Gloria Molina, a trailblazing politician who made history as the first Latina elected to the State Assembly, Los Angeles City Council and County Board of Supervisors, said Tuesday she was suffering from end-stage cancer.
In a Facebook post, Molina, 74, wrote that the cancer, which she says she has lived with for three years, is “very aggressive”. She said she was being treated at City of Hope, a cancer center, and said she felt lucky to have lived a “long, fulfilling and beautiful life”.
“I am truly grateful for everyone in my life and proud of my family, my career, mi gente and the work we have done on behalf of our community,” Molina wrote in the post, adding that she has a daughter and a grandchild, with another on the way. “I have an incredible and caring family, wonderful friends and have worked with committed colleagues and a loyal team.”
Molina spent 23 years on the Board of Supervisors, where she represented the 1st District from 1991 to 2014. The district stretched from Koreatown, Pico-Union and East Los Angeles to Pomona and included much of the Valley of San Gabriel.
Molina’s friends and former colleagues called her a fighter, determined to bring more people who looked like her into the predominantly white and male halls of California politics.
“Gloria is a trailblazer,” said Antonia Hernandez, longtime president of the Mexican American Legal Defense and Educational Fund. “Gloria was one of the first women to open doors for a whole bunch of other Latina women – not just in Los Angeles, but in California.”
Hernandez, who as a young lawyer met Molina in 1974, said Molina repeatedly urged Latinas to work at all levels of government. She said Molina was the one who urged her to go to Washington, DC, and work for Sen. Edward M. Kennedy (D-Mass.).
“She was always calling. She always said there was an opportunity here,” Hernandez recalled Tuesday. “She really pushed a lot of people into public service and politics.”
Miguel Santana, chief executive of the Weingart Foundation, said he was inspired by Molina in high school and worked for her for 13 years when she was a supervisor. He said Molina, whom he now considers a mentor and close friend, has always served on the board as a tireless advocate for women and Latinas.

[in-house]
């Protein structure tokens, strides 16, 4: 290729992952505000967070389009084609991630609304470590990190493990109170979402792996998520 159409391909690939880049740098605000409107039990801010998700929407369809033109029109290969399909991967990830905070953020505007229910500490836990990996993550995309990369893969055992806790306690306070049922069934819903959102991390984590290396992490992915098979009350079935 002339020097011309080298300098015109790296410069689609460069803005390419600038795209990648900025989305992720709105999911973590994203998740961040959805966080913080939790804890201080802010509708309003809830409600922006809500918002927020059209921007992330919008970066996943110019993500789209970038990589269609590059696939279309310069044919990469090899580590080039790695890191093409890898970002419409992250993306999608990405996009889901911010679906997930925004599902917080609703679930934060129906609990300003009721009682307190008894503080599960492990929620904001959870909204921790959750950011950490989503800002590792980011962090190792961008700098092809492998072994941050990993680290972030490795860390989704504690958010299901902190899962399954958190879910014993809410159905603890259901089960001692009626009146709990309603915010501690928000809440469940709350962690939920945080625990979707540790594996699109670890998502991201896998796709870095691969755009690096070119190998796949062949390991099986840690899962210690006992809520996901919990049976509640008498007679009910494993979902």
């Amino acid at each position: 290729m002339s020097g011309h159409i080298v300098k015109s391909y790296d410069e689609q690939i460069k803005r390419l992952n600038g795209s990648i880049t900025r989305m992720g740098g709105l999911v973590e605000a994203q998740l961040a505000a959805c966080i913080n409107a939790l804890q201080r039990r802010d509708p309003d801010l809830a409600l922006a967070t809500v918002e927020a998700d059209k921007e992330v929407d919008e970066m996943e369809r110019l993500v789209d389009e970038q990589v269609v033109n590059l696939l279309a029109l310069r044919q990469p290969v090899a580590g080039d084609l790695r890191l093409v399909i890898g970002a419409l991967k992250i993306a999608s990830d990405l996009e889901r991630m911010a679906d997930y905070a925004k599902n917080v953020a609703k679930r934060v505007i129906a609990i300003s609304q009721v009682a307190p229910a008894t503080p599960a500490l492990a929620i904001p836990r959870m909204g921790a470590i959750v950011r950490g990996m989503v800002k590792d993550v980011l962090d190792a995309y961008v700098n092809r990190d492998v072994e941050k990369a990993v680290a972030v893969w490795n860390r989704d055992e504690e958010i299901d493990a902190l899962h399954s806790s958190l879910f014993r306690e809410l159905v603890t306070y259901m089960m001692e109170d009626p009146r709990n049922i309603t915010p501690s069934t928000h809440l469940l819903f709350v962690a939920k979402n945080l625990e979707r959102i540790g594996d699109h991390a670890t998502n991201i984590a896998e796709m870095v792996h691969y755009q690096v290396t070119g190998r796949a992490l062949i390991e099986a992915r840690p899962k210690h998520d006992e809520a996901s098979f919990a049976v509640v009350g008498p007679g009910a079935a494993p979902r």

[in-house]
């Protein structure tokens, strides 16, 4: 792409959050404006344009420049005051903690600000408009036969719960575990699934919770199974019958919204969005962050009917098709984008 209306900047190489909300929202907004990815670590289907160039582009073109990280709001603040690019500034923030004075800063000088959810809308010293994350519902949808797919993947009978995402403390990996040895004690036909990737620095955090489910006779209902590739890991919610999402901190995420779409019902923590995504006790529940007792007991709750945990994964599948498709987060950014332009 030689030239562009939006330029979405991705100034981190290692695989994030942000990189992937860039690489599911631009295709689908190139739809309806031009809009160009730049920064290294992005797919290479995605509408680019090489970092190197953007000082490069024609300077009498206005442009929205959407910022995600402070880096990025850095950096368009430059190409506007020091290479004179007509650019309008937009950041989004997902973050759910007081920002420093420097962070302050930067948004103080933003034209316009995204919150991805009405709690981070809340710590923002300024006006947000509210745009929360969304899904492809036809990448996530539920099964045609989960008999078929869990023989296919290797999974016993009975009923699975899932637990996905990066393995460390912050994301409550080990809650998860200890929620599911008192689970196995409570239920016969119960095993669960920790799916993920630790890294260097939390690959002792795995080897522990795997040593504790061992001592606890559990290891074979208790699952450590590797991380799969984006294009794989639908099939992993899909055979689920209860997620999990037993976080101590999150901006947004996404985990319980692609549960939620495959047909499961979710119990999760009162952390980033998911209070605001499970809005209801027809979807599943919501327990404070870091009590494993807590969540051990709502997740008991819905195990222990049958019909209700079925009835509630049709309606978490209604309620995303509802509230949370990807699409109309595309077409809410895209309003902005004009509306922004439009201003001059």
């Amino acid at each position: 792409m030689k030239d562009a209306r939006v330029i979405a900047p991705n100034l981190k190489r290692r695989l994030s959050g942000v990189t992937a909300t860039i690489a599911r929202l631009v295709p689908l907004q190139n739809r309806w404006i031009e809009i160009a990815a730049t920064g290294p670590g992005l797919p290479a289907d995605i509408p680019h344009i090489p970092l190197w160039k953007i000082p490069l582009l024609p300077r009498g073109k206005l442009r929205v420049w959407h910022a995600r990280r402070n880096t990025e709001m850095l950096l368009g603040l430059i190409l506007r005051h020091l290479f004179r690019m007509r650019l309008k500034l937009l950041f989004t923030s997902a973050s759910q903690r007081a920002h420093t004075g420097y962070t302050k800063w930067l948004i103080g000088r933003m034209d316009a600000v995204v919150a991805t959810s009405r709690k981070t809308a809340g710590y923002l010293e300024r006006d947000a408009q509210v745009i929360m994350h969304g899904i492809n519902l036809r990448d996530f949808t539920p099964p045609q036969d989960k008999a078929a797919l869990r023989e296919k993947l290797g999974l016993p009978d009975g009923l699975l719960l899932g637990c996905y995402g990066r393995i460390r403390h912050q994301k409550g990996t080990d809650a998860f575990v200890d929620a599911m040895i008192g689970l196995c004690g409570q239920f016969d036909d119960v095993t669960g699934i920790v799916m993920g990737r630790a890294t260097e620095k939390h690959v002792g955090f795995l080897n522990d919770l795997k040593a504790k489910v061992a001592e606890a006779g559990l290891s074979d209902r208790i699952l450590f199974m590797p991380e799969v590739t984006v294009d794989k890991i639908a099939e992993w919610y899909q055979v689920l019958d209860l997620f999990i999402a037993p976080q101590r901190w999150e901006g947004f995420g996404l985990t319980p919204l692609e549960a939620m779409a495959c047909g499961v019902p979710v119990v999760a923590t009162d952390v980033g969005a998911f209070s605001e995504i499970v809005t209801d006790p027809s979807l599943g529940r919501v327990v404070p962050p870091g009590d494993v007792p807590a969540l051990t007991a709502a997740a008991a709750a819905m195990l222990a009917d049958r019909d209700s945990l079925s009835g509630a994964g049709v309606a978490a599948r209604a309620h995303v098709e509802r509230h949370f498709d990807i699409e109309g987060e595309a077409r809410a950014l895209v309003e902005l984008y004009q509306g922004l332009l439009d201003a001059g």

“She was always a militant in her way of governing,” Santana recalls. “She was ready to undertake any just cause.”
Molina began her political life in the 1970s as a Chicano activist and advocate for Mexican-American women who were involuntarily sterilized at the Los Angeles County-USC Medical Center. Years later, she fought for the hospital’s replacement after an earthquake, accusing white overseers of racism after saying they wanted to see it rebuilt with a smaller footprint.
“It’s sad for me as someone who loves her and knows her to know that she is transitioning in her life,” Santana said. “But I also know that she is incredibly grateful to have had the opportunity to fight on behalf of her community.”
Colleagues said she left an indelible mark on Los Angeles County, especially in East Los Angeles. As a state legislator, Molina was known for mobilizing her constituents to prevent the opening of a state prison in a predominantly Latino part of her district that had been blighted by freeways and other projects. unwanted.
She is also recognized as a major force behind the creation of Grand Park, which spans three blocks between City Hall and the Music Center.
Molina pushed city and county officials to create a new park in downtown Los Angeles as part of the Grand Avenue redevelopment project, which brought two skyscrapers to a site across from the Walt Disney Concert Lobby. She also ensured that Grand Park was built before the towers were built.
Supervisor Hilda Solis, who succeeded Molina on the board, said she would introduce a motion next week to name Grand Park after Molina.
“Seeing her break through those glass ceilings inspired me,” Solis, who was the first Latina elected to the state Senate, said in a statement. “I remember dreaming of one day serving our community like she did, with passion.”
Toward the end of her term on the board of overseers, she urged voters to defeat Sheriff Lee Baca, who was running for a fifth term at the time, saying he had presided over “an extraordinary cascade of scandals that revealed the sorry state of the department and the prisons it runs.
A year later, she launched her own campaign to return to the city council, but was defeated by then-council member Jose Huizar.
Times writer David Zahniser contributed to this report.